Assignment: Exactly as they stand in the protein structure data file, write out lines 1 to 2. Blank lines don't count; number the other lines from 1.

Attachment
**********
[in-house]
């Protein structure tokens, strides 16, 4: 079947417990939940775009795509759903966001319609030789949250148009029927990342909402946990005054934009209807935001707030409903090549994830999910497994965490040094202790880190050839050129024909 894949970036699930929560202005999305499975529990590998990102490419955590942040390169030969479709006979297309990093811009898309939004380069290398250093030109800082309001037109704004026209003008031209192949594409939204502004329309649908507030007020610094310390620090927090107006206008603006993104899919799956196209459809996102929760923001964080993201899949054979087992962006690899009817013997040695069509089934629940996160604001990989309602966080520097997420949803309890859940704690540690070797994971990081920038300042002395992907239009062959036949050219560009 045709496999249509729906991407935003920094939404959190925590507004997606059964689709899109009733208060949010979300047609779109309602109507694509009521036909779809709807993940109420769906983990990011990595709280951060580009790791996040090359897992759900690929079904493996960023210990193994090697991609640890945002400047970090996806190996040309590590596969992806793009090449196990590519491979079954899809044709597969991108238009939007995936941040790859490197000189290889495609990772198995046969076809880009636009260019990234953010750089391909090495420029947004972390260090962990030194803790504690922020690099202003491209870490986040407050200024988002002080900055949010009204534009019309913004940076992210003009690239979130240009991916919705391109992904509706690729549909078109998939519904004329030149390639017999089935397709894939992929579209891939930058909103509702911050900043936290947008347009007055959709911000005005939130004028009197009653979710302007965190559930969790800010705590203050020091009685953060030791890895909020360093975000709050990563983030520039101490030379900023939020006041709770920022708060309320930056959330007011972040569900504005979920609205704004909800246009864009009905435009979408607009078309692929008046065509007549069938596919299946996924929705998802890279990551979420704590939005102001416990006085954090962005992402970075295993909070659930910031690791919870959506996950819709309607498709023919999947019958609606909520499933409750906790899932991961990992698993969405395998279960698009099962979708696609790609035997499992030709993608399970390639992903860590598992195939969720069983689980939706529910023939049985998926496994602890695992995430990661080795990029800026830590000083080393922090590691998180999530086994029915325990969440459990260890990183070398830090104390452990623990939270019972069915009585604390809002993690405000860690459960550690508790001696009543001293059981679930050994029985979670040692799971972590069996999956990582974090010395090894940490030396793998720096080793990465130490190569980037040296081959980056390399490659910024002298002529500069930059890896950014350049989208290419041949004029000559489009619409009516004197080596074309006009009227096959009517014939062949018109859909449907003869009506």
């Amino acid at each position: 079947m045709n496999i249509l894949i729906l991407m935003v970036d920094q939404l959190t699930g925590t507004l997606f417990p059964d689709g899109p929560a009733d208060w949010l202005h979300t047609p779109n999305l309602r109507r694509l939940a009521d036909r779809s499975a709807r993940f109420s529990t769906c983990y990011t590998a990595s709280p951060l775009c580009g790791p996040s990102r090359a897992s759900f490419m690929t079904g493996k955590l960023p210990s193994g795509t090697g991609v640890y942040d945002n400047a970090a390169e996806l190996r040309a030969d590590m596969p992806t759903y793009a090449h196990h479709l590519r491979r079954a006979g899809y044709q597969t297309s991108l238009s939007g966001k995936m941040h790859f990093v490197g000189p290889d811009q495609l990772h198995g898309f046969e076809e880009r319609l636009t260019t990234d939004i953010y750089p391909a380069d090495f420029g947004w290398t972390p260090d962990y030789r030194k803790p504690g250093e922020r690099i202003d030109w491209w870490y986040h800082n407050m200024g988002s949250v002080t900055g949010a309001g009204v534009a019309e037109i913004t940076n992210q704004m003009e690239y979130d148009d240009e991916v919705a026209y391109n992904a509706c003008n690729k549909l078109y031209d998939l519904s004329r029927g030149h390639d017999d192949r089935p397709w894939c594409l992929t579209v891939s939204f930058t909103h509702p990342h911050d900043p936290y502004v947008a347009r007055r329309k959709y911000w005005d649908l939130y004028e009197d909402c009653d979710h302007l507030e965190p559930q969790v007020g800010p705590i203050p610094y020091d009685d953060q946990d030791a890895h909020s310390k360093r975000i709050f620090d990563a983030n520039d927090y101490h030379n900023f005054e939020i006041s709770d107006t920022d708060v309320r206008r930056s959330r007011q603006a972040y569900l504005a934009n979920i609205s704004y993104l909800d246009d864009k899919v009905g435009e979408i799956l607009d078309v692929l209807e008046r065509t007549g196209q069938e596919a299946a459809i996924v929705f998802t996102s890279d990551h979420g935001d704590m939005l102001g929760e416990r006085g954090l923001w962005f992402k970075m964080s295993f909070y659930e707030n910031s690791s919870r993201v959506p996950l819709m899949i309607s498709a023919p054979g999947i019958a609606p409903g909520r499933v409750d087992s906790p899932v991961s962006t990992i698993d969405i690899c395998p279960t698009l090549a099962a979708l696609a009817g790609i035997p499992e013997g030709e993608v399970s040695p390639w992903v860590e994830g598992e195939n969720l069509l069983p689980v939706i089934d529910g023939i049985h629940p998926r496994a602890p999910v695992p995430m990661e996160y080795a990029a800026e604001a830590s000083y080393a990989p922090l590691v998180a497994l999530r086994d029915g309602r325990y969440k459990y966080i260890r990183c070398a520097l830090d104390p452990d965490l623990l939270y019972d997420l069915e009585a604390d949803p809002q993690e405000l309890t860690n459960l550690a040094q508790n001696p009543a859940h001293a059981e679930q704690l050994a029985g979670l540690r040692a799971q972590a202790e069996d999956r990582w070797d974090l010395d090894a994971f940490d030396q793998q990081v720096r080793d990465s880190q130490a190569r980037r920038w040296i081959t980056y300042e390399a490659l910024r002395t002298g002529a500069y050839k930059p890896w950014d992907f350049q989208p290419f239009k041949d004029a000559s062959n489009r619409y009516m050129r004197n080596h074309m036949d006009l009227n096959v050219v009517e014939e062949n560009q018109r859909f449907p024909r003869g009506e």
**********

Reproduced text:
[in-house]
């Protein structure tokens, strides 16, 4: 079947417990939940775009795509759903966001319609030789949250148009029927990342909402946990005054934009209807935001707030409903090549994830999910497994965490040094202790880190050839050129024909 894949970036699930929560202005999305499975529990590998990102490419955590942040390169030969479709006979297309990093811009898309939004380069290398250093030109800082309001037109704004026209003008031209192949594409939204502004329309649908507030007020610094310390620090927090107006206008603006993104899919799956196209459809996102929760923001964080993201899949054979087992962006690899009817013997040695069509089934629940996160604001990989309602966080520097997420949803309890859940704690540690070797994971990081920038300042002395992907239009062959036949050219560009 045709496999249509729906991407935003920094939404959190925590507004997606059964689709899109009733208060949010979300047609779109309602109507694509009521036909779809709807993940109420769906983990990011990595709280951060580009790791996040090359897992759900690929079904493996960023210990193994090697991609640890945002400047970090996806190996040309590590596969992806793009090449196990590519491979079954899809044709597969991108238009939007995936941040790859490197000189290889495609990772198995046969076809880009636009260019990234953010750089391909090495420029947004972390260090962990030194803790504690922020690099202003491209870490986040407050200024988002002080900055949010009204534009019309913004940076992210003009690239979130240009991916919705391109992904509706690729549909078109998939519904004329030149390639017999089935397709894939992929579209891939930058909103509702911050900043936290947008347009007055959709911000005005939130004028009197009653979710302007965190559930969790800010705590203050020091009685953060030791890895909020360093975000709050990563983030520039101490030379900023939020006041709770920022708060309320930056959330007011972040569900504005979920609205704004909800246009864009009905435009979408607009078309692929008046065509007549069938596919299946996924929705998802890279990551979420704590939005102001416990006085954090962005992402970075295993909070659930910031690791919870959506996950819709309607498709023919999947019958609606909520499933409750906790899932991961990992698993969405395998279960698009099962979708696609790609035997499992030709993608399970390639992903860590598992195939969720069983689980939706529910023939049985998926496994602890695992995430990661080795990029800026830590000083080393922090590691998180999530086994029915325990969440459990260890990183070398830090104390452990623990939270019972069915009585604390809002993690405000860690459960550690508790001696009543001293059981679930050994029985979670040692799971972590069996999956990582974090010395090894940490030396793998720096080793990465130490190569980037040296081959980056390399490659910024002298002529500069930059890896950014350049989208290419041949004029000559489009619409009516004197080596074309006009009227096959009517014939062949018109859909449907003869009506």